My twin cousins, Margie and Mae, are manning the grill, telling me
about their diverticulitis. They shake their heads. No nuts, no seeds.
Their sweet hound dog, Steve, lies at our feet smelling oddly of
devilled eggs and Crazy Glue.
"Steve. How's about a nice shower, boy?" I unroll the hose on the side
of the twins' house and turn on the faucet. The water gurgles and
whooshes its way through the coiled hose. It's brown at first, like the
grass. Steve comes loping over and flops on his fat back. I spray his
belly and dribble a little into his open mouth. His eyes are closed and
he's wiggling from side to side, tongue hanging out, lapping the water.
"He doesn't like that," Margie says.
The twins don't match. Margie is much grayer and stouter and Mae is as
tall as me and she has a terrible, unfortunate stutter. She smiles a
It's the Swick Family Reunion 2008. My first family function without my
wife, Lorraine. My nieces and nephews painted the banner that's taped
to the garage door, with everyone's handprints, even the adults'. I
have promised that later I'll give them all rides on my back, but
they're a year bigger and I'm a year fatter.
A little blonde is tugging at my belt loop. "Did you bring the
jigglers?" she asks and I realize to my horror that I can't think of
her name. There are so many of them.
"No, sweet pea. I'm sorry." Lorraine used to bring those every year.
The gelatin snacks shaped like, I guess, animals.
Steve wanders away and I go sit at the picnic table next to Gigi Gran
and my brother, Lou. Gigi Gran is telling him how she doesn't believe
in global warming, pulling her cardigan tighter around her bony
"Pah!" she says. "And pah again!" She's never learned to modulate her
"Meanwhile the narwhals are disappearing from our earth," Lou says.
Lou's got his binder, the one that says "Save the Turtles" on the
front. It's full of articles he's cut out and hole punched. He was
captain of the debate team in high school and knows to carry his
evidence around with him, just in case.
Gigi Gran leans into him and says, "Eh?" and he says, "Narwhals.
Narwhals!" She waves her hand around, says, "Pah!" and starts digging
invisible things out of the potato salad with her bare hands.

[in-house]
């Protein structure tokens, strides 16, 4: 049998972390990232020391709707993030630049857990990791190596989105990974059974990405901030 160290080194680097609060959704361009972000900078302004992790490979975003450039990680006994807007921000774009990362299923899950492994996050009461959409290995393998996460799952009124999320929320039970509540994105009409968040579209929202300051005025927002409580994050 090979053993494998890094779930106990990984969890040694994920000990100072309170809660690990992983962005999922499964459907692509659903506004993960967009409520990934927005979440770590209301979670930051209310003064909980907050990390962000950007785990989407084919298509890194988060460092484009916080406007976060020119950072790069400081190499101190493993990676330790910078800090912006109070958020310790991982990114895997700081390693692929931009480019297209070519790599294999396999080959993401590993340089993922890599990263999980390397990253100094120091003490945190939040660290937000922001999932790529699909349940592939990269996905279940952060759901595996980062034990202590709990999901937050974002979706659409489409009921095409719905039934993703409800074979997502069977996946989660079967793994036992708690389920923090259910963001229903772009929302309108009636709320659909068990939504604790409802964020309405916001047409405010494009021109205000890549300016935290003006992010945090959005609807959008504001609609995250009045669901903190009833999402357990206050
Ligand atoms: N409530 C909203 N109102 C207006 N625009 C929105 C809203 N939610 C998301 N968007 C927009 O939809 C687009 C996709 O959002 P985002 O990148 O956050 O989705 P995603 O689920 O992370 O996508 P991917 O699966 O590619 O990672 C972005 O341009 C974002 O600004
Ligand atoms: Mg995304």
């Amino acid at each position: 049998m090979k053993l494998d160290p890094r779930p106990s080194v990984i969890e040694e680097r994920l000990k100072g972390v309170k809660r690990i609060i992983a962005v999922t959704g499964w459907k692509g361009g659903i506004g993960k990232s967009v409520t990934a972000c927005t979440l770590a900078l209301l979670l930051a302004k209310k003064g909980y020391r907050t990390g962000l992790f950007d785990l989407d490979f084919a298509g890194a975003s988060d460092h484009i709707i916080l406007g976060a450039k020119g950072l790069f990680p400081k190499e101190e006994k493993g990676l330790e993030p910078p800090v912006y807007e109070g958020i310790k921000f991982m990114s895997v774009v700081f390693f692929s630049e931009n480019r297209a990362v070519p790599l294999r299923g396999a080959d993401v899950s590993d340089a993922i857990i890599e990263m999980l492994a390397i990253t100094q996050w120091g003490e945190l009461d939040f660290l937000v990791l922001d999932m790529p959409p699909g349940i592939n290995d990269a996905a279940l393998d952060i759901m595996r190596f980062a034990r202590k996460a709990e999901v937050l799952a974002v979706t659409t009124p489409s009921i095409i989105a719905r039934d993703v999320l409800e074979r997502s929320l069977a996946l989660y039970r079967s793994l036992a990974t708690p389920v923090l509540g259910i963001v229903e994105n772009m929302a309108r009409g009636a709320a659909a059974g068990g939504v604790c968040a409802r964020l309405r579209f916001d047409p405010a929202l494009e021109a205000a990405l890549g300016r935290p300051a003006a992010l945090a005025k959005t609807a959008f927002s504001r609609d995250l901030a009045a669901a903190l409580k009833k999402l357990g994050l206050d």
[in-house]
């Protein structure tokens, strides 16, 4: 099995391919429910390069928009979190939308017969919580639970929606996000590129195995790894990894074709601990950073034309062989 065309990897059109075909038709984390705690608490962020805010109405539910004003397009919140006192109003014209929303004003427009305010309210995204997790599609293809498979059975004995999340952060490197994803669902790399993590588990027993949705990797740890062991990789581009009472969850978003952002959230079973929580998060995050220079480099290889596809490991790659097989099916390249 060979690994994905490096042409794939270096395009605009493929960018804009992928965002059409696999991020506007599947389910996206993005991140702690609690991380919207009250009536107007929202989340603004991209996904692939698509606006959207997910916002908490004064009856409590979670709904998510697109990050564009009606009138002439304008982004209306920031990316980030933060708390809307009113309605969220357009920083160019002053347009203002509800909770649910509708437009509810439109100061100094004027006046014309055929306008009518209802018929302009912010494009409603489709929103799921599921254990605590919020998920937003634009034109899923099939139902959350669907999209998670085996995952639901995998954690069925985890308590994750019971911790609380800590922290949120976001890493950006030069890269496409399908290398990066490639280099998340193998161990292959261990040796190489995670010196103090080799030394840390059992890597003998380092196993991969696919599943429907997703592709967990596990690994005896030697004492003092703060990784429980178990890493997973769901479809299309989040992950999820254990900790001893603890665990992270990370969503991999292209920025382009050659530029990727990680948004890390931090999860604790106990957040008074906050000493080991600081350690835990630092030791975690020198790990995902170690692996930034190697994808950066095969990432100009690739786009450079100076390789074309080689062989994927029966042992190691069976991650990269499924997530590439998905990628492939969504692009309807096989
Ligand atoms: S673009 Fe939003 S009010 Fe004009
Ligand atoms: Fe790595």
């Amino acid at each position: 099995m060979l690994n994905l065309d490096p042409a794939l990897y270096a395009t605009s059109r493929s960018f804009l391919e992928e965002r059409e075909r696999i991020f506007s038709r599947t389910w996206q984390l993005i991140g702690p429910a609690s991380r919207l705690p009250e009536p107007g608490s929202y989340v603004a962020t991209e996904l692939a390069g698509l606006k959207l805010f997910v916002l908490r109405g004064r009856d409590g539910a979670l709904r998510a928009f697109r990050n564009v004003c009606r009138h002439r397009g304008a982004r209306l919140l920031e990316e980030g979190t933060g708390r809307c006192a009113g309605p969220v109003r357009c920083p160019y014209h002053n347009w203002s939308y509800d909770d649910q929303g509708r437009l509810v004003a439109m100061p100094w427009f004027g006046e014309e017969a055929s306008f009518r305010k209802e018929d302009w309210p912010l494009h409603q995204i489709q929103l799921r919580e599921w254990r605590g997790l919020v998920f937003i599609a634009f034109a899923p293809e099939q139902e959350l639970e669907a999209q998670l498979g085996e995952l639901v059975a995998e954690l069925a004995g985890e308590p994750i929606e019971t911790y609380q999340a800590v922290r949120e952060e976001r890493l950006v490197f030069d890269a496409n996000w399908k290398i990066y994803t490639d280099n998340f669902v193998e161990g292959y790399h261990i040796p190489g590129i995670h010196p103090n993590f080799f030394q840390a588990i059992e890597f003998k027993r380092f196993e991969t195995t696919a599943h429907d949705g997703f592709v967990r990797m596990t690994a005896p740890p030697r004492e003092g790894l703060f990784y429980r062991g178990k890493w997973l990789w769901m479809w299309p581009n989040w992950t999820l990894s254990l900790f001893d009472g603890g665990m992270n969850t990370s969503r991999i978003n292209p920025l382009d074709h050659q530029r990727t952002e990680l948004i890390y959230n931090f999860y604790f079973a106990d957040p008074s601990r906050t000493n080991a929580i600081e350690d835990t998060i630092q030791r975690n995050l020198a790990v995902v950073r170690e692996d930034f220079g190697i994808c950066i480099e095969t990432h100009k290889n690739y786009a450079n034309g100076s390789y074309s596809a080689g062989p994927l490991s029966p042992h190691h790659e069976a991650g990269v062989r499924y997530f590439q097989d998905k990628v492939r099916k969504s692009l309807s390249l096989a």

"Hey, I was going to eat some of that," I say.
"Oh, hello, Bob," Lou says, and then we just look at each other.
Everybody's feeling awkward around me today. I want to tell them it's
all right, that I'm all right, but I don't want to see their eyes when I
Gigi Gran has eased her lumpy feet out of her house slippers, so I
reach down and grab one and chuck it to Steve while she's not looking.
He paws it to his mouth and chews on it, dolefully. The burgers smell
so good and I find my stomach growling again. There's not enough food
in the world for me these days. I buy Lean Cuisines and eat four of
them in one sitting. All my dishes have dust on them.
"Soup's on," Margie says, bearing a huge platter of grilled burgers and
hot dogs and brats.
"Thank god." I'm embarrassed to realize I said it out loud.
The twins' neighbor has shown up, uninvited, and is playing the bongos
while the nieces and nephews jerk their skinny bodies around in
something resembling a dance. They don't want to come eat but their
parents, my brothers and sisters and their spouses, stop playing
volleyball and wave them over, saying they won't get ice cream later if
they don't eat now. They look temporarily annoyed and harried, but I
think, I know, they're all happy in their good lives.
Lorraine and I squabbled sometimes, due mostly to her stubbornness, but
it was always an adventure. She said our someday kids were bound to be
crazy, just like the two of us, but we both kind of liked the idea.
Gigi Gran has made some remark that makes everybody laugh and my cousin
Mae's got her arm around me and she's saying, "Yyyyy... yyyyy... yyyyou're doing great, Bob." She's
smiling a little goofily, a piece of sweet corn stuck in her teeth.
They're all looking at me now, the whole big bunch of them, even the
uninvited neighbor with his bongos strapped around his waist, even
Steve who's standing up now, wagging his tail expectantly. I'm in a
panic, thinking I'm supposed to say something, but the neighbor saves
me. He slaps the bongos and says, "Good God, let's eat!" And so. We do.
Kathy Fish's stories have been published in Quick Fiction, Night Train, SmokeLong Quarterly, Denver Quarterly, Storyglossia, RE:AL, and others. She has a collection of very short fictions
in A Peculiar Feeling of Restlessness, from
Rose Metal Press.
To link to this story directly: http://wigleaf.com/200902swicks.htm
Read KF's "Peacock" from the archive.
Photo detail on main page courtesy
w i g · l e a F